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Feeding for Spunk without the Punk!!!

Feeding for Spunk
without turning your horse into a Punk!

by Dr. Nerida Richards

Feeding a horse to achieve top level performances is a balancing act! On the one hand you need to feed enough for your horse to feel good and perform at its best, on the other hand if you feed too much your horse can become full of itself and ruin performances with bad behaviour!

Horses required to perform skill work such as dressage, showjumping, barrel racing or cutting, where control and accuracy are everything must be fed enough to maintain expression, speed, strength and agility without causing bad behaviour.  And this is where it gets tricky ... how do you feed these horses so they keep an edge about them without compromising their behaviour and accuracy?

No easy answer

Unfortunately there is no easy answer AND a lot of it depends on the horse’s level of education and skill of the rider. What we do know however is that what and how much you feed will usually show up to some degree in how your horse behaves and performs.

Energy In – Energy Out

When you feed your horse energy (calories) your horse MUST use them for something. Think about it this way, if a teenager has moved out of home and has a job earning $400/week they would spend their money on something like the following:

1.      Essentials for survival – things like bread, vegemite and internet access

2.      Semi-essential items – fuel, rent, electricity, insurance etc

3.      Savings

4.      Partying!

Now imagine that food to your horse is like money to this teenager. Your horse uses its feed for:

1.      Essentials for survival – maintaining body heat, breathing, moving around, digesting feed and generally staying alive.

2.      Semi-essential items – working for you and some play

3.      Savings – if you feed your horse too much your horse may store it as body fat and gain weight. This is often what the quieter, easy keeper type horses will do with excess calories.

4.      Partying – either in the form of play when not being ridden (quite ok) or in the form of misbehaviour when being ridden (not ok). This is often what highly strung hard keepers will do with excess calories.

So the trick is to feed your horse just enough to ‘survive’ in a very healthy state and to do the work you need him or her to do WITHOUT giving the excess that they will either save or use to party.

Knowing your horse

Achieving this balancing act really comes down to you knowing your horse; knowing how much feed it needs to maintain the bodyweight and condition score you want; knowing which feeds generally keep it energetic and eager to work, but calm; knowing which feeds give it a bit too much spunk; and knowing how your horse generally behaves at competitions.

Achieving the balance

Here are a few hints and tips to help you achieve the balance:

1.      Choose suitable feeds for your horse - grains and grain based feeds can make a horse more energetic than fibre based feeds and oils. Try different combinations of grain based and fibre based feeds depending on whether your horse needs more or less of an edge.
If you are looking for a non-grain feed, beware of feeds that claim they contain no grain as many of these are based on grain by-products like bran and pollard.

2.      Don’t increase feed before a competition - Resist the temptation to feed your horse more the night before an event to ‘give it an edge’. Just being at the competition will usually be enough to give your horse some edge. Feeding them more the night before a competition might just give them enough to start a bit of a party with!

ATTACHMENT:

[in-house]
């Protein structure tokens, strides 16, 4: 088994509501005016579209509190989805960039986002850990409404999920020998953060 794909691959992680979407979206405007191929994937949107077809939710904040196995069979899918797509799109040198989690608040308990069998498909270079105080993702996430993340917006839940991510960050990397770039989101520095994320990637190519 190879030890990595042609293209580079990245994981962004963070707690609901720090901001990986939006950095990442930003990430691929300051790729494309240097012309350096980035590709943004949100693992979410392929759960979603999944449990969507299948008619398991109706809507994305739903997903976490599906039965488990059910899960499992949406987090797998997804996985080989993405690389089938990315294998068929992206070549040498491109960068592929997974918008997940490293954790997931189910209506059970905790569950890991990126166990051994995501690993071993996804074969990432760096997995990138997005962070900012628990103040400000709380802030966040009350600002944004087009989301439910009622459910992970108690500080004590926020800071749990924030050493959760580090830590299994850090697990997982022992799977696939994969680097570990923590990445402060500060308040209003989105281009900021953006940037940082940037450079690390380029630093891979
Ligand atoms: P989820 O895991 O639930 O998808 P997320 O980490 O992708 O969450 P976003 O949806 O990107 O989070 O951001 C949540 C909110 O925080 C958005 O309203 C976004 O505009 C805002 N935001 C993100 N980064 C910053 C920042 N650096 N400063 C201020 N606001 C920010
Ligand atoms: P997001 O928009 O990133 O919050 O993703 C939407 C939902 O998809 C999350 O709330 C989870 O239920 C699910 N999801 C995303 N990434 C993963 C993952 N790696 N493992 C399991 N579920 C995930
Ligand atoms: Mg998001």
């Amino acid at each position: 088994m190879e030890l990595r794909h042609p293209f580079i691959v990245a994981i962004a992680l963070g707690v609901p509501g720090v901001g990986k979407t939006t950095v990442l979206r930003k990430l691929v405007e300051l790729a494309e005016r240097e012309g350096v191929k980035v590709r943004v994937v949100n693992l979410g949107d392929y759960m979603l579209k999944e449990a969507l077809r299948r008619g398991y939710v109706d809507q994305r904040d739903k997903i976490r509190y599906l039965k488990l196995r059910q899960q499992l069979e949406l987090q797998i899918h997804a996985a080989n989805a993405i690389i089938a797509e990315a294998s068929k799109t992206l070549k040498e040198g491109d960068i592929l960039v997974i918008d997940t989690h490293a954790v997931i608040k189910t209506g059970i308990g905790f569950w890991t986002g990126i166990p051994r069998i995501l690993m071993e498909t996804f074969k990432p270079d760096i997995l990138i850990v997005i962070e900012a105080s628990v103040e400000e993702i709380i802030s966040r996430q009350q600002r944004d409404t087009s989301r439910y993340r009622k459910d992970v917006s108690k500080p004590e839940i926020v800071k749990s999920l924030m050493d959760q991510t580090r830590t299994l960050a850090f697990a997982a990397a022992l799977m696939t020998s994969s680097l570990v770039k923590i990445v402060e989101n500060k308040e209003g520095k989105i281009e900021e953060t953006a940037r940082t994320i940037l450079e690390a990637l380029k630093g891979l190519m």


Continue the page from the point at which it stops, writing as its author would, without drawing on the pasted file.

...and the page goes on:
3.      Constantly adjust the diet to suit workload - adjust your horse’s feeds daily if you have to, to keep feed intake in line with workload. If they have a day off work or a day with only a light workload, you may need to reduce or even completely remove high energy feeds (like grains, high energy fibres or complete feeds) so that your horse doesn’t save them (i.e. put on weight) or throw you a little party the next time you ride. In the reverse, if your horse is feeling flat, you may need to feed it a little more (just make sure it isn’t feeling flat because it is sick or in pain).
Don’t be afraid to adjust your horse’s diet, but have some guidelines so that you know you aren’t unbalancing the diet when you do adjust it.

4.      Feed a balanced diet – feeding a diet with missing or unbalanced nutrients may contribute to bad behaviour. Making sure the diet is balanced removes this factor.

5.      Have your horse fit and well educated – A horse is not going to perform at its best with that edge to its performance judges are looking for if it isn’t fit or educated enough to do the work. Conditioning your horses lungs, bones, muscles, tendons and mind for the work it is doing is JUST as important as feeding the right diet. You can’t have one without the other; it just isn’t going to work.  To quote Elizabeth Owens “The one essential ingredient missing from most horses diets is work”.

Practice, practice, practice

The only way you are going to fine tune your horse’s diet so you can get spunk without turning your horse into a punk is to experiment with different things and practice! Don’t be afraid to try new feeds or to adjust your horse’s diet daily according to workload.

Make only one change at a time and wait to see the effect it has on your horse. You will soon find your own horses patterns of behaviour according to what you feed and can use those patterns to ensure you do get their best performance possible on competition days.

 If you would like help with developing a balanced diet that can be adjusted daily according to your horses workload and behaviour contact Pryde’s Pty Ltd – www.prydes.com.au

For more information go to Dr Nerida Richards web site

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